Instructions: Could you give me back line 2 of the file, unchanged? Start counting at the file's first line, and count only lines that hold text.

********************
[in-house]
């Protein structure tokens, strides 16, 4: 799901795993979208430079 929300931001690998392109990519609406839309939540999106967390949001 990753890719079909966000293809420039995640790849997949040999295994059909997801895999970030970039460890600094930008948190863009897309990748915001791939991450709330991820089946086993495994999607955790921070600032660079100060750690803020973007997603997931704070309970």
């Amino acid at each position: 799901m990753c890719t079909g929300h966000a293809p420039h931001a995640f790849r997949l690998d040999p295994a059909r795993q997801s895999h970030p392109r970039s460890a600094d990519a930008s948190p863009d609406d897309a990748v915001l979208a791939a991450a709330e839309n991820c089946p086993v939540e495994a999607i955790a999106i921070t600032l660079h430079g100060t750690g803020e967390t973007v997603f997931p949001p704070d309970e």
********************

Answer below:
């Protein structure tokens, strides 16, 4: 799901795993979208430079 929300931001690998392109990519609406839309939540999106967390949001 990753890719079909966000293809420039995640790849997949040999295994059909997801895999970030970039460890600094930008948190863009897309990748915001791939991450709330991820089946086993495994999607955790921070600032660079100060750690803020973007997603997931704070309970």